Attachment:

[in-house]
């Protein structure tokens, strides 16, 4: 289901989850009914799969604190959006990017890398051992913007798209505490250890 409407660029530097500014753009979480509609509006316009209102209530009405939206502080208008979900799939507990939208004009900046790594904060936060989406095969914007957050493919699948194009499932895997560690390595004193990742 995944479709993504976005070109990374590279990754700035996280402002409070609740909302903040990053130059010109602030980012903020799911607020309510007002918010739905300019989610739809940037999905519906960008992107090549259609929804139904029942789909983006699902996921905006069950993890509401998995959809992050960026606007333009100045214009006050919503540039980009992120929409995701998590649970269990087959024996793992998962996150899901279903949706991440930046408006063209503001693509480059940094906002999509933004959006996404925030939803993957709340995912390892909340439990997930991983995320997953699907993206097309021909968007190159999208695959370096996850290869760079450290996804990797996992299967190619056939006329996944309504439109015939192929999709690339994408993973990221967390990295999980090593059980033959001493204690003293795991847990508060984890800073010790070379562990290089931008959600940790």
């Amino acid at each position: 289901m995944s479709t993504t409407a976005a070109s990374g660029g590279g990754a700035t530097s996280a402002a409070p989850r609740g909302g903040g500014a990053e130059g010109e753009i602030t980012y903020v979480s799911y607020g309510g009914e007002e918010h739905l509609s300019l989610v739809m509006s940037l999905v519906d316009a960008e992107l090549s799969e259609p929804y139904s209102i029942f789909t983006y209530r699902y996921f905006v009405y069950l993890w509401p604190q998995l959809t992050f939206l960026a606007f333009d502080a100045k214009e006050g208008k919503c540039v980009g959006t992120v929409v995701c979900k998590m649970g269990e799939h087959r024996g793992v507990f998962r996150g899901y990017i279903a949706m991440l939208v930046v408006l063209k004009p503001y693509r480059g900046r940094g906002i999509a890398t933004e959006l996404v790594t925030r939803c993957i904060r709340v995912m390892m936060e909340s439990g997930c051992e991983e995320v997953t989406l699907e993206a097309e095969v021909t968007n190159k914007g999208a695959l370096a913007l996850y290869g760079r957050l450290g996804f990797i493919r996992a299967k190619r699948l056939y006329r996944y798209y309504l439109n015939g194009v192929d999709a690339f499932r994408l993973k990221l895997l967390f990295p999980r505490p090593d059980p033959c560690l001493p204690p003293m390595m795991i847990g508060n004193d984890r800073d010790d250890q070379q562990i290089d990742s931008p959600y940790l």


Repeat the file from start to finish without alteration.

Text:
[in-house]
């Protein structure tokens, strides 16, 4: 289901989850009914799969604190959006990017890398051992913007798209505490250890 409407660029530097500014753009979480509609509006316009209102209530009405939206502080208008979900799939507990939208004009900046790594904060936060989406095969914007957050493919699948194009499932895997560690390595004193990742 995944479709993504976005070109990374590279990754700035996280402002409070609740909302903040990053130059010109602030980012903020799911607020309510007002918010739905300019989610739809940037999905519906960008992107090549259609929804139904029942789909983006699902996921905006069950993890509401998995959809992050960026606007333009100045214009006050919503540039980009992120929409995701998590649970269990087959024996793992998962996150899901279903949706991440930046408006063209503001693509480059940094906002999509933004959006996404925030939803993957709340995912390892909340439990997930991983995320997953699907993206097309021909968007190159999208695959370096996850290869760079450290996804990797996992299967190619056939006329996944309504439109015939192929999709690339994408993973990221967390990295999980090593059980033959001493204690003293795991847990508060984890800073010790070379562990290089931008959600940790």
């Amino acid at each position: 289901m995944s479709t993504t409407a976005a070109s990374g660029g590279g990754a700035t530097s996280a402002a409070p989850r609740g909302g903040g500014a990053e130059g010109e753009i602030t980012y903020v979480s799911y607020g309510g009914e007002e918010h739905l509609s300019l989610v739809m509006s940037l999905v519906d316009a960008e992107l090549s799969e259609p929804y139904s209102i029942f789909t983006y209530r699902y996921f905006v009405y069950l993890w509401p604190q998995l959809t992050f939206l960026a606007f333009d502080a100045k214009e006050g208008k919503c540039v980009g959006t992120v929409v995701c979900k998590m649970g269990e799939h087959r024996g793992v507990f998962r996150g899901y990017i279903a949706m991440l939208v930046v408006l063209k004009p503001y693509r480059g900046r940094g906002i999509a890398t933004e959006l996404v790594t925030r939803c993957i904060r709340v995912m390892m936060e909340s439990g997930c051992e991983e995320v997953t989406l699907e993206a097309e095969v021909t968007n190159k914007g999208a695959l370096a913007l996850y290869g760079r957050l450290g996804f990797i493919r996992a299967k190619r699948l056939y006329r996944y798209y309504l439109n015939g194009v192929d999709a690339f499932r994408l993973k990221l895997l967390f990295p999980r505490p090593d059980p033959c560690l001493p204690p003293m390595m795991i847990g508060n004193d984890r800073d010790d250890q070379q562990i290089d990742s931008p959600y940790l």